194 LED bulbs


New Member
Butik Batok
What I Drive
2013 Fusion
Bought these 194 led bulbs from Auxito for my Fusion lights replacement. Fits right in with no problem. They are much brighter than the OEM W5W bulbs and consumes less power. Many owners mentioned LED failing after 6 mon or a year. That might be due to too much current for the LEDs as there is no heatsink. I didn't want to risk any chance of them failing and having to change them a year later. There are 3 LEDs in series with two 24 ohm resistors for a total of 48 ohm. I changed one of the 24 ohm resistor to 51 ohm for a total of 75 ohms. This lowers the current by about 30% which should extend the lamplife significantly.

Handy Andy

Well-Liked Member
Premium Account
Grand Rapids
United States
What I Drive
2018 Ford Fiesta SE HB
Not many people have access to SMD soldering equipment.

You can extend the life also by using those LED "ballast" resistors that are about 6 to 10 ohms of resistor value.


Use 1 in IN SERIES (cut 1 wire in the pigtail and splice it in to that line) - that is SERIES.

Has to be in SERIES!

What about Parallel - Parallel is ACROSS the load - which is what many owners of Filament have to do - is place the resistor as the LOAD across the LED - the load then prevents the "hyperflash" many will get switching their systems from the tungsten to LED.

What (it sounds like) you're trying to do is extend the life of LED in that particular application and socket - so that requires some form of a resistive element to offset the boosted and varying voltages seen in todays alternator regulated idle speed to 4,000 RPM daily gunner seated - driver demanded - vehicle, these days.

To extend the LIFE of the LED - due to that brightness and varying voltage - the ballast resistor can power nearly all those LED will little effort in losses - it will also extend the life considerably - by using one LOAD resistor shown and do this for 3~5 LED bulbs per resistor as a series dropping resistor will reduce the current into the LED's own PCB and dropping resistor network .

The clue to a successful install using those units is to find a resistor of 1W value in a 8 to 10 ohm which accomplishes the same thing - only without the bulkier heat sink many will need to drop that level of amperage thru the LED replacement light. This works for "per LED light" - saves the bulky effort and only for those wires to that particular fitting lamp assembly. It also cuts down on the parts count - you're only doing this to one or two branches of a circuit. Unless, of course, you're doing this for Halogens or some other effort.

The "amp draw" such LED as you provide the link to - usually offer (consume) is about 0.166 A (167mA) at 12VDC - power consumption - per LED - 2W is the overall rating factor and the amount of heat generated - compared to about 20A inrush current demand of a H1 Fog light Halogen which when fully lit and stabilized at 12V is about 50W with about 75% of that wattage as Heat generated that has to be dissipated.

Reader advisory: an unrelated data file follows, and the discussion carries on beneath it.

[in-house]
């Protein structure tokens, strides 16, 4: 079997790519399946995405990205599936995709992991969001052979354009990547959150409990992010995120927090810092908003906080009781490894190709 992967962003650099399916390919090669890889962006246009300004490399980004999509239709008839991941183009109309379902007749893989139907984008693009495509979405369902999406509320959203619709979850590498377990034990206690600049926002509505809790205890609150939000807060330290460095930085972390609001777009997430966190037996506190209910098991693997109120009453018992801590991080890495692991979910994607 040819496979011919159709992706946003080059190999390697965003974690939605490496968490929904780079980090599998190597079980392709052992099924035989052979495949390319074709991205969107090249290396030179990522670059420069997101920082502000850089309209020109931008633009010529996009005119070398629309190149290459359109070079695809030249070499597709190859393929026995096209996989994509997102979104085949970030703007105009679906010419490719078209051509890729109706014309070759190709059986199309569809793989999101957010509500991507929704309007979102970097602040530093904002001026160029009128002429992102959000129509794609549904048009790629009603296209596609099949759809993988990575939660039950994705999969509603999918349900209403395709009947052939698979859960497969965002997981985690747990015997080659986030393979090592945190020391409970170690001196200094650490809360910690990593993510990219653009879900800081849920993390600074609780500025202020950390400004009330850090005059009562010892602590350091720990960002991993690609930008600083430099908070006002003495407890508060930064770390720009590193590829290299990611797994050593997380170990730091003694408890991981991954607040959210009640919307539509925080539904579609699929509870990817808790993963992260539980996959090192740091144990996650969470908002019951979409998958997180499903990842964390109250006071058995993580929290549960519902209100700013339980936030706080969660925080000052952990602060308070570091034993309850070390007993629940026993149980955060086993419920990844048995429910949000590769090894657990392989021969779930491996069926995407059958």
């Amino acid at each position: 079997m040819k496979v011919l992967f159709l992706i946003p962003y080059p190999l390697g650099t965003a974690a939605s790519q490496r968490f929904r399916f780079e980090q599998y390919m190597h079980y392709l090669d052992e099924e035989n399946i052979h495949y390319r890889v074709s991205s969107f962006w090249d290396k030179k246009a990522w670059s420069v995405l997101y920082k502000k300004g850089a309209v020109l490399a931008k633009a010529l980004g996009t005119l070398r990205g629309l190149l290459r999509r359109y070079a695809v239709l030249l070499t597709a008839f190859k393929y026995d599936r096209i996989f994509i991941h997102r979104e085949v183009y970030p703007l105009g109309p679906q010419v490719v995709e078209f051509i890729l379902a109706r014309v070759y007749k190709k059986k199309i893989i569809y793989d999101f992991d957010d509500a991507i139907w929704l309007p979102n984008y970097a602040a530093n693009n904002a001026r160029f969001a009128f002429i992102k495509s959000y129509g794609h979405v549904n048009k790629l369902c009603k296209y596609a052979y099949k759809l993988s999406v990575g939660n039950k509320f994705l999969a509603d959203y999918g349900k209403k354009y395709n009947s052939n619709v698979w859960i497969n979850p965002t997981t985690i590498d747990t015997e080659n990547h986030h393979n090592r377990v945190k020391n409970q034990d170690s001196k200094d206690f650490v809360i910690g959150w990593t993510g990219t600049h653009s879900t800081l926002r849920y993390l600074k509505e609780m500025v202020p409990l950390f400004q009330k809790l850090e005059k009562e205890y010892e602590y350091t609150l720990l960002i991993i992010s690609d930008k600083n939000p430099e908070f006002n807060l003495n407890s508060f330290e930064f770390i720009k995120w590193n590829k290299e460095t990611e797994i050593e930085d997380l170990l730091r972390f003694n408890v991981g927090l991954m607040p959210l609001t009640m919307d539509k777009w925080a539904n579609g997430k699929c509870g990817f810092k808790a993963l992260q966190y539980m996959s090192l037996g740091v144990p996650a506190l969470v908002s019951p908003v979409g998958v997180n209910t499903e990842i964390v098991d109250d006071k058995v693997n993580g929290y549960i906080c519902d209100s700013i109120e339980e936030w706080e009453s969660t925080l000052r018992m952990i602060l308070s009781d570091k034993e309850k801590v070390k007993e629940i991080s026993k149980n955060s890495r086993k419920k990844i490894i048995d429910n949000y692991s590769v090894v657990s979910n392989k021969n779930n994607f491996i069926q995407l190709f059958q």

Best to look at the package of such devices then; to find and know that the load resistor is included - else; with so many 194 filament types in use for todays running light and turn signal functions on the car - the "hyperflash" does not become and issue unless you are using LED on a circuit that specifically requires or was designed for Halogen or Tungsten (filament) bulbs exclusively. This happens on turn signals that used to use the older "Thermal Flasher" or button type relay on the old Fuseblock the Ford used to have.

Funny thing about Tungsten is they have a lot of applications going for them - including the very thing we're talking about.

If you were to take that W5W bulb (168 or 194 or such) and use it for "ballast" instead - that filament will drop voltage across it. Using the filament - being designed as a positive coefficient device - will heat up and show as even more of a resistive element. Therefore, as more power is drawn across (like the Series described above) it will heat up and that heat forces it to pose a higher resistive value to the power flowing across it. Eventually it will begin to glow and you'll arrive to a point of only so many LED bulbs can be fed on this lamp as a branch for power. The bulb begins to consume all the power as resistive element the filament is, against the LED's demanding it.


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